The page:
The ninth-ranked Jayhawks weren't about to allow a repeat.
Richmond struggled against the stifling Kansas defense and shot just 32.8 percent for the game, settling for outside shots that simply wouldn't fall in an 87-59 loss Tuesday night.
The Spiders (9-3) scored a season-low 18 points in the first half and were unable to score over an 8-minute period, during which the Jayhawks went on a decisive 18-0 run.
"We shot so poorly to start the game that it really gave us a very difficult time defending them in transition and finding other ways to score," Richmond coach Chris Mooney said.
Kansas' Jeff Withey was an imposing force inside, finishing with 17 points, 13 rebounds and four blocks. He moved to fifth place in program history with 219 career blocks.
"We needed to do a better job of penetrating," said Derrick Williams, who led the Spiders with 14 points. "I feel like guys were hesitating because he's a great shot blocker."
Four other Spiders finished in double-figures scoring, including a career-best performance from Alonzo Nelson-Ododa, who had 11 points and nine rebounds. All his points came in the second half, when he was 3 for 3 from the field and banked in a 3-pointer.
Travis Releford and Naadir Tharpe each added 11 points, and Elijah Johnson had seven assists for the Jayhawks (9-1), who will ride an eight-game win streak into a Saturday showdown at No. 7 Ohio State—a rematch of last year's national semifinal won by Kansas.
"We've done a good job of holding serve at home and playing with energy," Self said. "Now we'll find out how good we are. Let's be serious. The season starts Saturday."
It sure didn't start Tuesday night.
Richmond appeared stunned by the boisterous crowd of 16,300, allowing the Jayhawks to get out to a quick lead. The Spiders' 3-point shooting allowed them to crawl within 15-11 with 11 1/2 minutes left before everything suddenly went cold.
Johnson started the Jayhawks' big scoring binge with a third-chance basket, McLemore buried his second 3 of the half and fellow freshman Perry Ellis scored inside. On the next possession, McLemore scored and went to the foul line, missed the free throw and watched as Ellis put it back for a four-point trip and a 26-11 lead with 8:20 remaining on the clock.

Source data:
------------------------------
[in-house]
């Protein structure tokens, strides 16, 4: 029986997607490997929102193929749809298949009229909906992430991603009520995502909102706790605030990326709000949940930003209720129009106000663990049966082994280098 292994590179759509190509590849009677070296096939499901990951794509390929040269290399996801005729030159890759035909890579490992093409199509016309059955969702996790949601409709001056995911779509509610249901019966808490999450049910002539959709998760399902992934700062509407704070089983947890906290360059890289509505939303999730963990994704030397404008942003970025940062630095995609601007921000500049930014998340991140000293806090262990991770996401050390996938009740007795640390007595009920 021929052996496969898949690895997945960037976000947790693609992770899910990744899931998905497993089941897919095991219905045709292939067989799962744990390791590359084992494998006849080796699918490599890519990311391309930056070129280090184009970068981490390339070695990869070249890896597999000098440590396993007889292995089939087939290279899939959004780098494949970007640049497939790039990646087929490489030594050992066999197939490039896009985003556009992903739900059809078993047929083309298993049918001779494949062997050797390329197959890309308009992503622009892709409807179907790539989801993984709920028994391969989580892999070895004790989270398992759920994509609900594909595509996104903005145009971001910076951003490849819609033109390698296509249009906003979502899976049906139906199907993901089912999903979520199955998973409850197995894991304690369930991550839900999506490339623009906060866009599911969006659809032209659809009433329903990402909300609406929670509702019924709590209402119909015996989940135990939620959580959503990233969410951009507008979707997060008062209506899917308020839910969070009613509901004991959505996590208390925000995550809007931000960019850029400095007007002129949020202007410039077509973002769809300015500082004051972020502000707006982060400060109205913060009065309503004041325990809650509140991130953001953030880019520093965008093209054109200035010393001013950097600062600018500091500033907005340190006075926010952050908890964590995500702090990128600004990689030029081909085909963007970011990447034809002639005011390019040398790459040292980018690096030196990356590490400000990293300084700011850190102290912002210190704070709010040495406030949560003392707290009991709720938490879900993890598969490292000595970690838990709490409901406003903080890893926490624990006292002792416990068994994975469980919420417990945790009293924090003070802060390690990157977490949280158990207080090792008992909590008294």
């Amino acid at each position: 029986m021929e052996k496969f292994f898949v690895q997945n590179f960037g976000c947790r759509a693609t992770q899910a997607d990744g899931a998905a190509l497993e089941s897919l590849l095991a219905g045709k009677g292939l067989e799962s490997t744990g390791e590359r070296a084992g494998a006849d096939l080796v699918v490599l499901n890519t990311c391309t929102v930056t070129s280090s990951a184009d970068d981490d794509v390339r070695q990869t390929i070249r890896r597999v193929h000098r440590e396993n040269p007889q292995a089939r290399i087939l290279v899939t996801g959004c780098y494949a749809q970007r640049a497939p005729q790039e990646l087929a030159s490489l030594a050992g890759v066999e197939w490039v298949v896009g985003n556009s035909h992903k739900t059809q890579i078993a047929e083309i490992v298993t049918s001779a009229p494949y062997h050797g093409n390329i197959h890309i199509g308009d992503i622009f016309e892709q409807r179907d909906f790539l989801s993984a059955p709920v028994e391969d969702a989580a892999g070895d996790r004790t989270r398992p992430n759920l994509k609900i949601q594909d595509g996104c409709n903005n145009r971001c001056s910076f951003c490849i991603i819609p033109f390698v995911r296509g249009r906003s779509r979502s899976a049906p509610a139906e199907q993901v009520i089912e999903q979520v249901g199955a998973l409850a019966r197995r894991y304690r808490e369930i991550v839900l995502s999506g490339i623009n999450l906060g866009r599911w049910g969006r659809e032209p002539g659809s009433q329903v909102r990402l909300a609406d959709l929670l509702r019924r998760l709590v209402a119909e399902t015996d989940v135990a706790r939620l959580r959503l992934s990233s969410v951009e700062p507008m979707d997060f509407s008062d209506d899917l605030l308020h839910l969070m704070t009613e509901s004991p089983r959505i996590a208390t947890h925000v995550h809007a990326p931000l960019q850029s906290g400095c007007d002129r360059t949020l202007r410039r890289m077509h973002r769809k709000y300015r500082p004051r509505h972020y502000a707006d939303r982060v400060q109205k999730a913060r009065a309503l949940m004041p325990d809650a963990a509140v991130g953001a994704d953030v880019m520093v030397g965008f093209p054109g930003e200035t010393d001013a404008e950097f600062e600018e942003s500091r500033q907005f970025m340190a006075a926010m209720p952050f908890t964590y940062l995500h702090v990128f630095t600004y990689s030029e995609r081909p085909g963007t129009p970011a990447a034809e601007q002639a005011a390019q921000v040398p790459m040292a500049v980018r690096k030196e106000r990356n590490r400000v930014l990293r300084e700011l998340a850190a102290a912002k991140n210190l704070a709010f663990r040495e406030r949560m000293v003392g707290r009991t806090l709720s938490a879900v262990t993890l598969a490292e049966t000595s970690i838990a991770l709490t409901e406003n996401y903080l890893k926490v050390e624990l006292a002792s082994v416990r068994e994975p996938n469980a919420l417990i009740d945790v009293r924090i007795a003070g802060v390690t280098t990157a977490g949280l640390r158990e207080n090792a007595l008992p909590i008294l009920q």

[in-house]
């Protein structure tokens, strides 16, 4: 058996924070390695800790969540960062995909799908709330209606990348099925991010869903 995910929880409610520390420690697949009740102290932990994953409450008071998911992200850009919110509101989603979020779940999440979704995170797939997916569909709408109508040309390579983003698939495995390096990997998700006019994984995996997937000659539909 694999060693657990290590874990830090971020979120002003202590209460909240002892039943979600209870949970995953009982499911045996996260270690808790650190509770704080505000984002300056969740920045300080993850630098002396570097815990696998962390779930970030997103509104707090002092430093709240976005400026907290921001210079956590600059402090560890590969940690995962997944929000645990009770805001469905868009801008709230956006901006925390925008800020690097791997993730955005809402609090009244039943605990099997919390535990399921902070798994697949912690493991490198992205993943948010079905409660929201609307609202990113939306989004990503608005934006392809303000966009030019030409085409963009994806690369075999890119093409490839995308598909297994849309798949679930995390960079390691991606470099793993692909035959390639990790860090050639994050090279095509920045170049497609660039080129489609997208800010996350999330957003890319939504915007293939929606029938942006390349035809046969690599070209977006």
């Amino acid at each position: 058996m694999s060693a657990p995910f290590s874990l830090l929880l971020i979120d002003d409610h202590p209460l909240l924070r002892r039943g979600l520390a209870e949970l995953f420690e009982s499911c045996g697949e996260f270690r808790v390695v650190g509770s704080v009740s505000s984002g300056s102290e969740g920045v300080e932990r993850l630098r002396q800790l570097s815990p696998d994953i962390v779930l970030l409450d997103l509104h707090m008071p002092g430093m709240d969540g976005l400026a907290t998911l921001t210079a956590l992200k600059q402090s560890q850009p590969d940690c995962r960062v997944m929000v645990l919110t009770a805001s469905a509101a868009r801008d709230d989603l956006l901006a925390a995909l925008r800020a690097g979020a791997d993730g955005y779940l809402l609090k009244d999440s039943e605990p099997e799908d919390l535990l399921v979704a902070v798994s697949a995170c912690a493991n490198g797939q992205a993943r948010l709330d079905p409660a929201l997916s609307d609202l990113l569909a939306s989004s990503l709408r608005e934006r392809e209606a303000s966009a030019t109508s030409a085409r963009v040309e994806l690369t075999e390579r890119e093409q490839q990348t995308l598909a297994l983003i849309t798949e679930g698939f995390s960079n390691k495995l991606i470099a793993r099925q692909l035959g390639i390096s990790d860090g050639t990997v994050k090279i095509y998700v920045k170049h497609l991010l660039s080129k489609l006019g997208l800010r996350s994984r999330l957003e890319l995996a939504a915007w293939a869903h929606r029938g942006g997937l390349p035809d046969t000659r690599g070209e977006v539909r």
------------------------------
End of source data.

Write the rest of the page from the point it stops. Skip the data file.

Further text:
Withey got into the act with a bucket and then a three-point play, and Johnson finished off the 18-0 run with a couple of free throws that made it 33-11 with 4:26 to go.
Williams, a burly junior forward, provided the basket that ended the Spiders' 8-minute-plus drought, and two more baskets by Richmond trimmed the lead to 15 points.
It was the closest the Spiders would get the rest of the way.
Kansas answered with another four-point trip—Withey scored and missed his foul shot, and Kevin Young was there for the follow. And then with 1.5 seconds left, Releford went to the foul line and made good on both of his free throws, getting a second chance after missing the second when Williams was called for a lane violation.
It all amounted to a 39-18 lead at halftime, with the Jayhawks shooting 57 percent from the field and holding a 24-10 edge on the glass.
The Jayhawks were merely in it for style points in the second half, at one point putting together another 18-2 run that made it 73-35 with 5:21 left. Kansas went through the motions down the stretch as it started to turn its attention toward the Buckeyes.
Kansas beat Ohio State at Allen Fieldhouse early last season before beating the Buckeyes again in the Final Four. The Jayhawks lost to Kentucky in the national title game.
"The next couple of days are going to be real important," Johnson said. "We are actually going to Ohio State, and I definitely think right now we are not as prepared as we can be. Starting tomorrow, when we wake up, it's a different mindset. I feel like what we haven't done yet is go to someone else's house and try to bring the pain."